The NECS2022 Conference Bucharest (22-26 June 2022)


Body Genres and Dramas of Turkishness: Alternative Archives of Spectacle, Excess, and Corporeality  

This panel will center around three body genres, namely horror, melodrama and porn, to explore how the image of the Other is constructed through the spectacle of on-screen bodies in cinema across time and space. Following Linda Williams’s conceptualization of “body genres”, the panel focuses on the use of excess, bodily responses and spectacularisation of the body as the main elements of these genres. Genre conventions structure filmic narratives, construct experiences and transport tropes across borders. While the local cultural tropes and imaginaries are mobilized to adapt genre conventions, the cultural norms, stereotypes and discursive biases work to reinforce sensationalism as they allow for easier identifications. How does this dynamic unravel in the case of body genres that invest in Turkey and “Turkishness”? The panel explores three case studies each of which capitalizes upon a different area of “body-genre formation”, with a focus on how the genre conventions structure the imaginations of otherness in Turkish culture and society.  From post-millenial horror films to Turkish-German porn productions, how are the “bodies” of Turkishness evolve across time, space, and genre? How do these representations relate to the changing technological means and cultural contexts? How are the bodily sensations and stylistic articulations of excess (i.e. fear, sorrow, and sexual desire/pleasure) registered on screen? Through a comparative lens, the panel seeks to start a conversation on the continuities and disruptions in the cultural imagery of the Other and how we can approach the body genres as repositories of knowledge of the cultural norms of corporeality. 

Bodies in Pain, Bodies in Shame: Turkish Melodramas and the Spectacle of Disability, 1960-1980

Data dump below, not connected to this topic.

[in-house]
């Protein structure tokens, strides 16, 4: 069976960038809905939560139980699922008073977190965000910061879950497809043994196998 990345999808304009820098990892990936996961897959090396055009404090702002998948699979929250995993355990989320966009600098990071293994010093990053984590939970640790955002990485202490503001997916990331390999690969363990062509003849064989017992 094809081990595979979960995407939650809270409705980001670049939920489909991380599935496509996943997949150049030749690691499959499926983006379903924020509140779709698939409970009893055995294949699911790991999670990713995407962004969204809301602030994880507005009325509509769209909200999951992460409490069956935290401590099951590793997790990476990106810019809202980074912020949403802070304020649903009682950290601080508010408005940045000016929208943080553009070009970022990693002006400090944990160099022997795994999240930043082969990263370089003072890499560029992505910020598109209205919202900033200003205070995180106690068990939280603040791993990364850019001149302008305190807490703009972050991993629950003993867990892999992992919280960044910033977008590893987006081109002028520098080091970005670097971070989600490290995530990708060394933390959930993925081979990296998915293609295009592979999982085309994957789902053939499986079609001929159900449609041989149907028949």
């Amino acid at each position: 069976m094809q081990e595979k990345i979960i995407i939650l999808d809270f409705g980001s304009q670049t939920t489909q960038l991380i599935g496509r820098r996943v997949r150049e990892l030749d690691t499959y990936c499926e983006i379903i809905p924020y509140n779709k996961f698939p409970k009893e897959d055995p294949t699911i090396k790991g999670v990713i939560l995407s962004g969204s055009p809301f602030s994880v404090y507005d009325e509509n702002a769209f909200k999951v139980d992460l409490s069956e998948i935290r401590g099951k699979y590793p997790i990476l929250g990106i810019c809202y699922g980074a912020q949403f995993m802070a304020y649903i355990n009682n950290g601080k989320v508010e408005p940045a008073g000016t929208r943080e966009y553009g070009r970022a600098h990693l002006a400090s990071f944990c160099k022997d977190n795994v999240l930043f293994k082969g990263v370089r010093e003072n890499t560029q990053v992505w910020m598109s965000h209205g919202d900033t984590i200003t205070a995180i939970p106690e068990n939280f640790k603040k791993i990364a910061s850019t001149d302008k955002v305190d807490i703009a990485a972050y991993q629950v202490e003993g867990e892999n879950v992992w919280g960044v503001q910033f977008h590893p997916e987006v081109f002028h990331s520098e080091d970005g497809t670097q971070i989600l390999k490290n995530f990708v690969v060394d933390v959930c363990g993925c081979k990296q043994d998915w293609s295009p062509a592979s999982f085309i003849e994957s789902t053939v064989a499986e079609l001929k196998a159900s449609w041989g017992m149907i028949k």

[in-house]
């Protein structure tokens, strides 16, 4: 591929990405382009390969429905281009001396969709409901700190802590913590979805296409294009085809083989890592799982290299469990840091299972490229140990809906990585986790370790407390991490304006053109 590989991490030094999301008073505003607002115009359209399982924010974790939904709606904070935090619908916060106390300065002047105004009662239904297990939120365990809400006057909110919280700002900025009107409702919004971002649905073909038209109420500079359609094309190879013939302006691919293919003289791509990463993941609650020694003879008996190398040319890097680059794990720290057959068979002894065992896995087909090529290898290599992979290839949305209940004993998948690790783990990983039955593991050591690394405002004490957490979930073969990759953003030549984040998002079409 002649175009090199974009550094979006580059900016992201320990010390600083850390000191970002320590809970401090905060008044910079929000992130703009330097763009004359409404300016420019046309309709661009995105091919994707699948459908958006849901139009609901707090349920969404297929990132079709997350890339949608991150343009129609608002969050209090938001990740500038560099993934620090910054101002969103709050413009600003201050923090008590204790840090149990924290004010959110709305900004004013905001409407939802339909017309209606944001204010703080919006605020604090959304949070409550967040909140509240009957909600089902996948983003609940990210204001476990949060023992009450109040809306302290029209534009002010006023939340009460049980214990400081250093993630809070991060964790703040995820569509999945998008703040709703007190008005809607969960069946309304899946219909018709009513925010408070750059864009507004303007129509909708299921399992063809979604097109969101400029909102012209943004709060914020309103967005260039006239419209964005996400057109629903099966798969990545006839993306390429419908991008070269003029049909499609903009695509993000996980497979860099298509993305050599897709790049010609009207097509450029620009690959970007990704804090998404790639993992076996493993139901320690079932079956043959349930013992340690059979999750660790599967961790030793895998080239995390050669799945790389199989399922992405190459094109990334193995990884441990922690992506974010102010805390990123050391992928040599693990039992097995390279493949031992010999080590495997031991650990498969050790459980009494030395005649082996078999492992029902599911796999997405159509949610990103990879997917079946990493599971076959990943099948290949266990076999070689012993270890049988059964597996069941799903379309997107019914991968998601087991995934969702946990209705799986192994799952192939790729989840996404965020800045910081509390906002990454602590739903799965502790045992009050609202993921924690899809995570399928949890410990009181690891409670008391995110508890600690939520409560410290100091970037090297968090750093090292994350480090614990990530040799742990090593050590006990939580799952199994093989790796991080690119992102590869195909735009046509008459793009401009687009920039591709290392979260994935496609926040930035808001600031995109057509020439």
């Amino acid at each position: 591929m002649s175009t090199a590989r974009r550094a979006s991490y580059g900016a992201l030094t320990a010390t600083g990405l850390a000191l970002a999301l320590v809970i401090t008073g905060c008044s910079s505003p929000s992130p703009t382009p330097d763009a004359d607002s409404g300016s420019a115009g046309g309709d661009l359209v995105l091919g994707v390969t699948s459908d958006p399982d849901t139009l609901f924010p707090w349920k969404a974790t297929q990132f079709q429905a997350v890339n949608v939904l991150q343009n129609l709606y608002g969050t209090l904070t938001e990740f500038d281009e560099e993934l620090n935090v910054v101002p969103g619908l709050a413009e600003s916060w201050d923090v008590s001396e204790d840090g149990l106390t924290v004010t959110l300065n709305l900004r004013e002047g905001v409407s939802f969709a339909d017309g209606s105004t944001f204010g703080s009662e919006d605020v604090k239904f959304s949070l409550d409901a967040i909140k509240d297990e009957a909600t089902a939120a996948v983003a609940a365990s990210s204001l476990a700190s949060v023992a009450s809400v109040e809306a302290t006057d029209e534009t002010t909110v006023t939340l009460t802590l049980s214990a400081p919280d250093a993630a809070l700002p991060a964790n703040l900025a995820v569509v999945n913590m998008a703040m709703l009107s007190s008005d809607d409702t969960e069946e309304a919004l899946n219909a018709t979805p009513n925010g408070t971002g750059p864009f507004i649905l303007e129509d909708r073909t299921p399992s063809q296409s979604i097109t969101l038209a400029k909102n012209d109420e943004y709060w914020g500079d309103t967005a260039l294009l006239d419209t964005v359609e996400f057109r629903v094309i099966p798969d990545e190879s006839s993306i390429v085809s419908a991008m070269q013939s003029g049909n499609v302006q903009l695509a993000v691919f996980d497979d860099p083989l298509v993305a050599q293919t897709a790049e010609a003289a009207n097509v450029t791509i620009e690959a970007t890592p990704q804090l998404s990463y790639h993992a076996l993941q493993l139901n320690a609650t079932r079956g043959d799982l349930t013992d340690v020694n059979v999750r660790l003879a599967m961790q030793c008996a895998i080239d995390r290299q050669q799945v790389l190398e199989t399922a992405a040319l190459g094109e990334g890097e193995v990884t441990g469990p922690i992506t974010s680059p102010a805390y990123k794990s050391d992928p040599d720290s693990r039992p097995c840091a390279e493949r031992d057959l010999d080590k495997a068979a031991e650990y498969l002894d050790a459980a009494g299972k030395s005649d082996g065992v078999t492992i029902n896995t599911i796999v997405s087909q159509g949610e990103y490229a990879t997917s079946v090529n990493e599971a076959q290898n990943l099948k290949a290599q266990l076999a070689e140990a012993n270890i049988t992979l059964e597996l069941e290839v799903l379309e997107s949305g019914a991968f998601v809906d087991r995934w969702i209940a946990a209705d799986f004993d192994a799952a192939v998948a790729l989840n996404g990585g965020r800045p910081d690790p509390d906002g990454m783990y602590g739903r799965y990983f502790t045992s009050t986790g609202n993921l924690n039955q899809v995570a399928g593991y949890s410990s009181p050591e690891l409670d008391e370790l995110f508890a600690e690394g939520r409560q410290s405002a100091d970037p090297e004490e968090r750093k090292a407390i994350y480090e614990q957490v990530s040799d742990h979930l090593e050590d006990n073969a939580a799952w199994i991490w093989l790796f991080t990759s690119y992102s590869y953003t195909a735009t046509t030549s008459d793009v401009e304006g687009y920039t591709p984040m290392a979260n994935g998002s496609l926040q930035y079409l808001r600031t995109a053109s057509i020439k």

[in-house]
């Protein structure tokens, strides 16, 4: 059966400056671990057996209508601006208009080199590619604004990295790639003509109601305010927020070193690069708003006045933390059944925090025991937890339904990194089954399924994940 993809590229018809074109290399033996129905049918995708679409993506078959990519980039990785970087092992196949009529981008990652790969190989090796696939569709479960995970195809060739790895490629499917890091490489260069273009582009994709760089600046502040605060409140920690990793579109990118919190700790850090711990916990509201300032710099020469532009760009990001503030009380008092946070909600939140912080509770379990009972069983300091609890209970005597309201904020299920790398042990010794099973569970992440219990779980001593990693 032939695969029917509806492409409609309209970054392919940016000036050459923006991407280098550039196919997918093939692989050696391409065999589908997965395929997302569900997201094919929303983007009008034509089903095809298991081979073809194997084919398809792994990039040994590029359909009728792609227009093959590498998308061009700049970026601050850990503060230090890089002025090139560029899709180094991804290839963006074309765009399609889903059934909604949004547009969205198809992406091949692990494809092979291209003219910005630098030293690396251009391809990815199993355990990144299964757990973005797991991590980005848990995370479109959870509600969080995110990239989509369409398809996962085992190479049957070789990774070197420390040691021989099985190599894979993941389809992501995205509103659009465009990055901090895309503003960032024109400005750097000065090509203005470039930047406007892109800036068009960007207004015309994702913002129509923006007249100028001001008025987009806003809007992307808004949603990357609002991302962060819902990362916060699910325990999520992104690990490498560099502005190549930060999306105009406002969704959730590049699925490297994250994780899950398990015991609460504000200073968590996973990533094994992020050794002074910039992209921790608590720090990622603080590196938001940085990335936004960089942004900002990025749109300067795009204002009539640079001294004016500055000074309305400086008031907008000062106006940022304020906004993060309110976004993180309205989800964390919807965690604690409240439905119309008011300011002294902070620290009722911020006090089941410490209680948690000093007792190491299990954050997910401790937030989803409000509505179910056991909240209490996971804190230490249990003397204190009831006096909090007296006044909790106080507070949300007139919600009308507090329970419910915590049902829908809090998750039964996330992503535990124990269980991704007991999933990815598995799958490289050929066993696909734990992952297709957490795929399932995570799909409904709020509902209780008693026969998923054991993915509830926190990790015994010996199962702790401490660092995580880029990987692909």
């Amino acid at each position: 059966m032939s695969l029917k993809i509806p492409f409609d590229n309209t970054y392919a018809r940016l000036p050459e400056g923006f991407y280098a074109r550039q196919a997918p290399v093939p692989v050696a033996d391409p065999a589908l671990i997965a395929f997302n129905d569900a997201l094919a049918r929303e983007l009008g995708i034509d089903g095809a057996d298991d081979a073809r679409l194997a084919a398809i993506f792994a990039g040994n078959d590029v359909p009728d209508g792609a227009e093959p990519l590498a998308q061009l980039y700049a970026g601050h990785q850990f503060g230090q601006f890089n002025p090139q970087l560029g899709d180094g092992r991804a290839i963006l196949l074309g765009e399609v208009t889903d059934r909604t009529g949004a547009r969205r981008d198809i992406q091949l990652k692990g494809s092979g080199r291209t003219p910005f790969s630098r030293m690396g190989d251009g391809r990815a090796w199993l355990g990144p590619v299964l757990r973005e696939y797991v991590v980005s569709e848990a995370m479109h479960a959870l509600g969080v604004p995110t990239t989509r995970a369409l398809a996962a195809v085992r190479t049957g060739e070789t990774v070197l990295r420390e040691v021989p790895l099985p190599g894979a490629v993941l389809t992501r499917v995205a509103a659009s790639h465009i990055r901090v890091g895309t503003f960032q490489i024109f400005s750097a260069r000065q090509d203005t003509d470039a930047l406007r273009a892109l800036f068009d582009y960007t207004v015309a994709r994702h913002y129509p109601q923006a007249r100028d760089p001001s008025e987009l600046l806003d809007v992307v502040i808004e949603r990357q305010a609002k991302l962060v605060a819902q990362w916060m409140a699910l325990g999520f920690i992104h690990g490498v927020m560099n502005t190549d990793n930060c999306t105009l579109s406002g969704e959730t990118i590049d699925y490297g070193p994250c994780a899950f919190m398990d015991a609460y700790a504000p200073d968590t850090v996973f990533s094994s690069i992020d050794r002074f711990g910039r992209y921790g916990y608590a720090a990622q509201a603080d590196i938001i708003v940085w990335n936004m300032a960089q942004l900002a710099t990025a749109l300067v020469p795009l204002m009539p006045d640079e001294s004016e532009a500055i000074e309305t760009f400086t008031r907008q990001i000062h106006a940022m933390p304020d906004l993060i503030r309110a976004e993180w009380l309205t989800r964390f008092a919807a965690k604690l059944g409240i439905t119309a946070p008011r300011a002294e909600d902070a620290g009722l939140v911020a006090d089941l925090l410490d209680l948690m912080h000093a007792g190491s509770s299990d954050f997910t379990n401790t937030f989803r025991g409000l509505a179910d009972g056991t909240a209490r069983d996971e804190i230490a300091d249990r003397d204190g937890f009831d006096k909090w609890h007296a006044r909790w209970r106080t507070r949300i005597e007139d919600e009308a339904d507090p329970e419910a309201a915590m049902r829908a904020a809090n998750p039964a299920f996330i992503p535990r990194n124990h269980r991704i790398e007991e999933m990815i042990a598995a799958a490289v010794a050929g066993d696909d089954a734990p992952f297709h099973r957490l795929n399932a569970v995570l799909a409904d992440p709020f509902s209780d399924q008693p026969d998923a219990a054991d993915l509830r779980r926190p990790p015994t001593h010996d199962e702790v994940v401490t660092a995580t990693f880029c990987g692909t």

Zeynep Serinkaya Winter (Nottingham Trent University, UK)

This paper will focus on the spectacle of disabled bodies as a crucial element in Turkish melodramas, a staple of popular culture in Turkey during the 1960s and 1970s. Being frequently used as a “narrative prosthesis” (Mitchell & Snyder, 2001) in the melodrama genre, the trope of disability is often taken for granted and remains starkly under-researched. This paper aims to identify and question the cultural meanings attached to disability in Turkey. Investigating the diverse audiences of Turkish melodramas and the ideological weight of the genre’s popularity, this study will also address the ways in which the representations of disability, together with those of sexuality, muster strong bodily sensations in audiences. How do disabled bodies contribute to the narrative and aesthetic function of melodrama as a body genre? I will seek to answer these questions by situating the imagery of Turkish melodramas within the political significance of bodily norms during the two tumultuous decades of social conflict. I will argue that the imagery of disability plays with lack and excess, the two core concepts shaping the aesthetics of melodrama. I will propose that these melodramas, while representing disability through its discourse of lack and excess, use visual conventions and stylistic elements from soft-core erotica and horror, overlapping images of pain and pleasure, shock and relief, merging sensations through its conflation of genre conventions. Providing close analyses of a selection of shots and sequences from Turkish melodramas, the paper will treat disability as a new conceptual anchor in the study of Yeşilçam, that provides new insights into the genre’s ideological function in terms of history, national identity, and cultural politics. 

Keywords: disability, eugenicism, modernization, melodrama, Turkey, nationalism, popular culture


Mercer, John and Martin Shingler. “Melodrama: Genre, Style, Sensibility”, Wallflower, New York: 2004.

Mitchell, David and Sharon L. Snyder. “Narrative Prosthesis: Disability and the Dependencies of Discourse”, University of Michigan Press, Ann Arbor: 2001. 

Shildrick, Margrit. ”Dangerous Discourses of Disability, Subjectivity and Sexuality”, Palgrave MacMillan, London: 2009.

Singer, Ben. “Melodrama and modernity”, Columbia University Press, New York: 2005.

Role, Class and ‘Race’ Play in Gay ‘Ethnic’ Pornography: German – Turkish Porn Movies Produced in Turkey (1995-2005)

Emre Busse (Freie Universität Berlin, Germany)